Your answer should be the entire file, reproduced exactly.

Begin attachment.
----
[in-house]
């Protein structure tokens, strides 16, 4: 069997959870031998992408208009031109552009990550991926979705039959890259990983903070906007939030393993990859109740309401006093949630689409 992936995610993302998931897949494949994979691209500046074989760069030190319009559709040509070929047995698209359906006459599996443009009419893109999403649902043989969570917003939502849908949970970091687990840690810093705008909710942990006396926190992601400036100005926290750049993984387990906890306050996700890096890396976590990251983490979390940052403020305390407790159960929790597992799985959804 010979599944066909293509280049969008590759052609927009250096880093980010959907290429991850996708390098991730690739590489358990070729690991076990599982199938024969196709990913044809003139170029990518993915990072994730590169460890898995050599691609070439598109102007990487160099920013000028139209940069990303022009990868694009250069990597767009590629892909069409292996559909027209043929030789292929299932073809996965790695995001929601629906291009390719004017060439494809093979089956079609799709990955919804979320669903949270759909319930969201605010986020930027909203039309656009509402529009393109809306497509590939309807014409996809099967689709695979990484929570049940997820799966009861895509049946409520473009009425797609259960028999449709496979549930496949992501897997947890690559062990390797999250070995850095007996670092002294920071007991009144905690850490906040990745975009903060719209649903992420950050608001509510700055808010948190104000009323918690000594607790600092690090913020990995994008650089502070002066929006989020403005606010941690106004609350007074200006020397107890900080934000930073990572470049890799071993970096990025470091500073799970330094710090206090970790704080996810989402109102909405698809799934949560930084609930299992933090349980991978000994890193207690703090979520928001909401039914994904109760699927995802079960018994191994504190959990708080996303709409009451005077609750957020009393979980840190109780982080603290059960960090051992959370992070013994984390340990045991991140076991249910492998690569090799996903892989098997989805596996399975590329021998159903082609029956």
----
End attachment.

[in-house]
């Protein structure tokens, strides 16, 4: 069997959870031998992408208009031109552009990550991926979705039959890259990983903070906007939030393993990859109740309401006093949630689409 992936995610993302998931897949494949994979691209500046074989760069030190319009559709040509070929047995698209359906006459599996443009009419893109999403649902043989969570917003939502849908949970970091687990840690810093705008909710942990006396926190992601400036100005926290750049993984387990906890306050996700890096890396976590990251983490979390940052403020305390407790159960929790597992799985959804 010979599944066909293509280049969008590759052609927009250096880093980010959907290429991850996708390098991730690739590489358990070729690991076990599982199938024969196709990913044809003139170029990518993915990072994730590169460890898995050599691609070439598109102007990487160099920013000028139209940069990303022009990868694009250069990597767009590629892909069409292996559909027209043929030789292929299932073809996965790695995001929601629906291009390719004017060439494809093979089956079609799709990955919804979320669903949270759909319930969201605010986020930027909203039309656009509402529009393109809306497509590939309807014409996809099967689709695979990484929570049940997820799966009861895509049946409520473009009425797609259960028999449709496979549930496949992501897997947890690559062990390797999250070995850095007996670092002294920071007991009144905690850490906040990745975009903060719209649903992420950050608001509510700055808010948190104000009323918690000594607790600092690090913020990995994008650089502070002066929006989020403005606010941690106004609350007074200006020397107890900080934000930073990572470049890799071993970096990025470091500073799970330094710090206090970790704080996810989402109102909405698809799934949560930084609930299992933090349980991978000994890193207690703090979520928001909401039914994904109760699927995802079960018994191994504190959990708080996303709409009451005077609750957020009393979980840190109780982080603290059960960090051992959370992070013994984390340990045991991140076991249910492998690569090799996903892989098997989805596996399975590329021998159903082609029956």